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Monday, April 6, 2009

Abandoned & Forsaken

Some stories for Palm Sunday:

Theologian Jurgen Moltmann found his faith and his vocation during World War II. A soldier with the German Air Force, he was captured and brought to Scotland as a prisoner of war. He describes his worst day in the prison camp:

“And then came what was for me the worst of all. In September 1945, in Camp 22 in Scotland, we were confronted with pictures of Belsen and Auschwitz. They were pinned up in one of the huts, without comment . . . slowly and inexorably the truth filtered into our awareness, and we saw ourselves mirrored in the eyes of the Nazi victims. Was this what we had fought for? Had my generation, as the last, been driven to our deaths so that the concentration camp murderers could go on killing, and Hitler could live a few months longer? Some people were so appalled that they didn’t want to go back to Germany ever again. Later they stayed on in England. For me, every feeling for Germany, the so-called sacred ‘Fatherland’, collapsed”

In the midst of his despair, an army chaplain gave him a Bible to read:

“I read it without much comprehension, until I stumbled upon the psalms of lament . . . They were the words of my own heart and they called my soul to God. Then I came to the story of the passion, and when I read Jesus’ death cry, ‘My God, why have you forsaken me?’, I knew with certainty: this is someone who understands you. I began to understand the assailed Christ because I felt that he understood me: this was the divine brother in distress, who takes the prisoners with him on his way to resurrection. I began to sum up the courage to live again, seized by a great hope . . . Christ’s God-forsakenness showed me where God is, where he had been with me in my life, and where he would be in the future”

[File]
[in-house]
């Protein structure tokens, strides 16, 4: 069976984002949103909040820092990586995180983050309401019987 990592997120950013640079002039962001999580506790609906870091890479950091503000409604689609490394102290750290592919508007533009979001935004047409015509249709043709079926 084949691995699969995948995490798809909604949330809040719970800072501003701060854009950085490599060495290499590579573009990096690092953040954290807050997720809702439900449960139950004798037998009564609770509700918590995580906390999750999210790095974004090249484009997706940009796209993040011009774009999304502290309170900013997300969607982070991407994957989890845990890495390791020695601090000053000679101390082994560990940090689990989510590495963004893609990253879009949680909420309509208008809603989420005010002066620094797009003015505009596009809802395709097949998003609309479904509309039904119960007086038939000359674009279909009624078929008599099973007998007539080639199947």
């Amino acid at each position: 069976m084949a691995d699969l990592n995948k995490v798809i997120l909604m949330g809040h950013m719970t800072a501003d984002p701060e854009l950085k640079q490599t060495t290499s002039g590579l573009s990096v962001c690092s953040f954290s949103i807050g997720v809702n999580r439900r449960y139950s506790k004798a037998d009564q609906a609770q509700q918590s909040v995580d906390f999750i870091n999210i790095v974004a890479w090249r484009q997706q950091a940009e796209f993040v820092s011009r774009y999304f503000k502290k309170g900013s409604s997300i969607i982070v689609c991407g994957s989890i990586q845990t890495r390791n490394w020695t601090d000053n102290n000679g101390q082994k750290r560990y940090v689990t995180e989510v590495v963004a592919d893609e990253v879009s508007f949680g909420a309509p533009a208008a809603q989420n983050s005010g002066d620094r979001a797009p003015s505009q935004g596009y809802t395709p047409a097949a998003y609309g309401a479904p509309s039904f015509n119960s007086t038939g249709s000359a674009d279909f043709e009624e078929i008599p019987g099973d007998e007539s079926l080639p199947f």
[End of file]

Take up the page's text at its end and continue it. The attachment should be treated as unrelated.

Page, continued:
Elizabeth Johnson, reflecting on Dietrich Bonhoeffer's words in his prison journal, "Only a suffering God can help," relates this story from Margaret Spufford:

“Closer to the point is the reflection of another woman who spent endless days and nights on a hospital ward with her tiny, sick daughter, helping the nurses with the other babies when she could. It was a dreadful exposure to the meaningless suffering of the innocent. ‘On those terrible children’s wards,’ she writes, ‘I could neither have worshipped nor respected any God who had not himself cried out, “My God, My God, why hast thou forsaken me?” Because it was so, because the creator loved his creation enough to become helpless with it and suffer in it, totally overwhelmed by the pain of it, I found there was still hope.’ This is one way the symbol of a suffering God can help: by signaling that the mystery of God is here in solidarity with those who suffer”